Five on Five

2013-14 outlook: Utah Jazz

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A youth movement has hit Utah. How will the Jazz's rebuilding project play out?

What's in store for the Utah Jazz? Our panel of five looks back at the offseason moves (and nonmoves) and forward to what lies ahead in the 2013-14 NBA season.

1. What grade would you give the Utah Jazz's offseason?

Kevin Arnovitz, C. The Jazz moved Al Jefferson and Paul Millsap to clear the way for Derrick Favors and Enes Kanter, a difficult but forward-looking move. They acquired two first-round picks and three second-round picks, but swallowed $24 million in contractual flotsam to do it. Trey Burke brings strong floor-general instincts as a rookie (and a broken finger for the time being), but all signs point to a basement finish in the Northwest ... which might be the goal, anyhow.

Brett Koremenos, HoopSpeak: A-. By letting Al Jefferson and Paul Millsap walk in free agency, the Jazz left the comfort of veterans to move forward with the uncertainty of youth. But the hard choice is often the right one. The financial flexibility Utah gained by avoiding long-term deals for two productive, yet flawed, big men has already netted the Jazz two first-round picks from Golden State and the ability to sign the promising Derrick Favors to a contract extension while maintaining a clean cap sheet as they move forward with their youth movement.

Andy Larsen, Salt City Hoops: B+. The franchise that's seemingly been confused about its direction since the Deron Williams trade finally chose a clear path. The moves they made reflect that, but sometimes value was sacrificed. Getting just two late first-round picks from Golden State in exchange for taking on $24 million of salary or letting Millsap go for less than $10 million per year are examples.

Kevin Pelton, ESPN Insider: B. The most important outcome was finally choosing a direction after a couple of years stuck in between rebuilding with youth and relying on a core of veterans. Over time, I've grown fonder of the upside of getting two unprotected first-round picks from Golden State -- though I'll always suspect Utah could have held out for a third first-rounder.

Ethan Sherwood Strauss, A. Well, they traded fewer immediate wins for a long-term plan. Much as I believe Paul Millsap to be an underrated talent, letting him leave was in concert with Utah's current strategy of building through youth. The Jazz know they can't woo major free agents, so they're stockpiling draft picks and growing from within. I respect their realism and their vision.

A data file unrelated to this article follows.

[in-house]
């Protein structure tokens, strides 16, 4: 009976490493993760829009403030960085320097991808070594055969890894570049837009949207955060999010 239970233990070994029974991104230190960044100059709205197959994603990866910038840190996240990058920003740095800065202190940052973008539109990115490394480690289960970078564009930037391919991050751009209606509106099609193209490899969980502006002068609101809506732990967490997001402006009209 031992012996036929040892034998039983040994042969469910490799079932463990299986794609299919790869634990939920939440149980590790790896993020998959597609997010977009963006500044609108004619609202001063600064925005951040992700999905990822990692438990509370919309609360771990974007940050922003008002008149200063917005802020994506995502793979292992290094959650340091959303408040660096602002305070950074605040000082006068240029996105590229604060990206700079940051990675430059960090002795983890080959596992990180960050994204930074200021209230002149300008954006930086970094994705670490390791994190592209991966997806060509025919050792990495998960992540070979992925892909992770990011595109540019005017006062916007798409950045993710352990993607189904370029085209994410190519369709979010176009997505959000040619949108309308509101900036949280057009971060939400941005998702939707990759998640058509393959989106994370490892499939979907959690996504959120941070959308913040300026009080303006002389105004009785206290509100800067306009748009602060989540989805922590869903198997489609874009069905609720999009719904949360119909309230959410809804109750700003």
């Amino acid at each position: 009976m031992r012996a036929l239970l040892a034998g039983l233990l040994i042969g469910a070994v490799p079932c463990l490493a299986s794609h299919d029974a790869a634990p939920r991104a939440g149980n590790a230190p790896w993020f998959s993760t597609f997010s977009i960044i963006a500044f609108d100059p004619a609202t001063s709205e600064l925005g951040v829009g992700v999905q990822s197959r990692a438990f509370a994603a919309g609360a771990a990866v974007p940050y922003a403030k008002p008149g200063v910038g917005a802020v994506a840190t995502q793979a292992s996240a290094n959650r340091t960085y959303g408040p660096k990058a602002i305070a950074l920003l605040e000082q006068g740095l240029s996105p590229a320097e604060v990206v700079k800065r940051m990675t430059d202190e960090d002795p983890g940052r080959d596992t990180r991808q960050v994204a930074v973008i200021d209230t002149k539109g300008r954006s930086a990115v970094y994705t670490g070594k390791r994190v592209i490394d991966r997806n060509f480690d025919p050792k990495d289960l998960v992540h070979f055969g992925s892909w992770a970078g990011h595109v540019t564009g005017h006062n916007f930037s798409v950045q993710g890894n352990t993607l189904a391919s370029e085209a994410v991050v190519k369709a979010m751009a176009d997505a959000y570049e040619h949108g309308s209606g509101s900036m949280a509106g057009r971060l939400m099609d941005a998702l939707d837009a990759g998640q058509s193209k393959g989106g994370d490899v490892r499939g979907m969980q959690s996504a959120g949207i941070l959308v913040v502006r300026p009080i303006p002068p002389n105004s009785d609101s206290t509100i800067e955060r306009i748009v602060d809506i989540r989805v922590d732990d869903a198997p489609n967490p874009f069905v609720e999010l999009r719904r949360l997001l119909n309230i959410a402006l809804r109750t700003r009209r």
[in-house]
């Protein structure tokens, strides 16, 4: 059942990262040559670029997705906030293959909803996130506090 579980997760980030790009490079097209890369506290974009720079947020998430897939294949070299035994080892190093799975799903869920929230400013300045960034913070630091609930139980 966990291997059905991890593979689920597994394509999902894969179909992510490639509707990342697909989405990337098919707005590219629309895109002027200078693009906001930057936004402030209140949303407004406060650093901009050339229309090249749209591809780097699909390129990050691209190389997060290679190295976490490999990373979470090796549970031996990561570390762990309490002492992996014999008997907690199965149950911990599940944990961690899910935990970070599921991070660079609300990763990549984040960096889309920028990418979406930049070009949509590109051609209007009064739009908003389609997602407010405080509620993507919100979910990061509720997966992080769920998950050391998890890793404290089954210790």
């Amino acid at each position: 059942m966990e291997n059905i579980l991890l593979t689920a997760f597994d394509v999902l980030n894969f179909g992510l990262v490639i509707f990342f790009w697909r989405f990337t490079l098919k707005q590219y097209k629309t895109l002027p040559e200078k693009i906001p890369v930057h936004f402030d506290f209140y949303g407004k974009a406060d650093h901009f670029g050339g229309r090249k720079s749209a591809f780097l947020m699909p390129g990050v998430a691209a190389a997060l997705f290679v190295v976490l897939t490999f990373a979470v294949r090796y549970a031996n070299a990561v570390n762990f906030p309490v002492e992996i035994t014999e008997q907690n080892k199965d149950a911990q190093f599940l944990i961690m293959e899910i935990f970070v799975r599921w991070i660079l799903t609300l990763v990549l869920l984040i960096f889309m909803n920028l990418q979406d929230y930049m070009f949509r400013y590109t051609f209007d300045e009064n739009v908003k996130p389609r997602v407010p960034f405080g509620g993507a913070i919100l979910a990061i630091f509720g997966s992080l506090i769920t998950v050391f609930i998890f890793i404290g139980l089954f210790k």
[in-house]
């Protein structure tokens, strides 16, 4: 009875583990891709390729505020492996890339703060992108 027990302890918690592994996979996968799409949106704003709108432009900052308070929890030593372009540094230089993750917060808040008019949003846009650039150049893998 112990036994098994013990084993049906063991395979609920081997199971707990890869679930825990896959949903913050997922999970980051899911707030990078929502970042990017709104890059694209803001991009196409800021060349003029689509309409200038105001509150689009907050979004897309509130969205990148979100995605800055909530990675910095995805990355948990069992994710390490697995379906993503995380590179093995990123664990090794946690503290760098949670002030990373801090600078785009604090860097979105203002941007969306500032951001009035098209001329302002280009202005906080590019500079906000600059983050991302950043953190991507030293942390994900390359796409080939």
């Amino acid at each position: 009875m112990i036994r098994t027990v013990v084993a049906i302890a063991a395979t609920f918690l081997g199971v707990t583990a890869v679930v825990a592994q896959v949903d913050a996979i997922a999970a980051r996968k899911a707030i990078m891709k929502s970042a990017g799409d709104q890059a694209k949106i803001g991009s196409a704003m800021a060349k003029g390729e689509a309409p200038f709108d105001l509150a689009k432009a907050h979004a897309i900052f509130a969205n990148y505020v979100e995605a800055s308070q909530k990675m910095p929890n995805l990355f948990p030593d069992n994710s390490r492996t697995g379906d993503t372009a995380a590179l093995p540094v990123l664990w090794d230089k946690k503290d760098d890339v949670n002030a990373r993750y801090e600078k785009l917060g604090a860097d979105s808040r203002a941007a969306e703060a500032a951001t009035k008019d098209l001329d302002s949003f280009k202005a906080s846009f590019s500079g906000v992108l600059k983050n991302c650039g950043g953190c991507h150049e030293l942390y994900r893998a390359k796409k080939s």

2. What's the biggest question facing the Jazz in 2013-14?

Arnovitz: Whether Favors and Gordon Hayward (if he scores the extension being reported) can emerge as a big-wing combo that can usher in a new era in Salt Lake. Game-changing free agents are a tough fetch for the Jazz, which means the homegrown products have to blossom. Favors has defensive chops and Hayward is a multi-purpose wing. They probably can't deliver a playoff berth this season, but will we begin to see a sketch of what can become a winning unit?

Koremenos: Who is Gordon Hayward? I'm not talking about him in an existential sense, more what he represents in terms of basketball value. As of now, the 23-year-old wing has flashed the ability to do a little bit of everything well (at times) but hasn't really put it all together in a standout season. This year, without the presence of Jefferson, Hayward will shoulder a lot of responsibility so it will be interesting to see how he fares.

Larsen: What does this team have beyond Hayward, Favors and Kanter? Those three all put up above-average PERs last season, but the rest of the roster is somewhere between mostly and completely unknown. Is Jeremy Evans a rotation player? What about Alec Burks? Can Brandon Rush and Marvin Williams get healthy? How good is Trey Burke?

Pelton: Who takes on the extra offensive load? Utah lost three of last season's four leaders in usage rate and will have to fill those lost touches from within. Gordon Hayward is the obvious candidate to take over as go-to scorer, but the more help he gets from Trey Burke, Derrick Favors and Enes Kanter, the better.

Strauss: Is Utah the new, less high-powered version of Thunder University (a.k.a. Thunder Tech)? As in, are the Jazz comprised of budding young stars, or are Derrick Favors, Gordon Hayward, Enes Kanter and Alec Burks all mere role players?

3. Who's the Jazz's most intriguing player?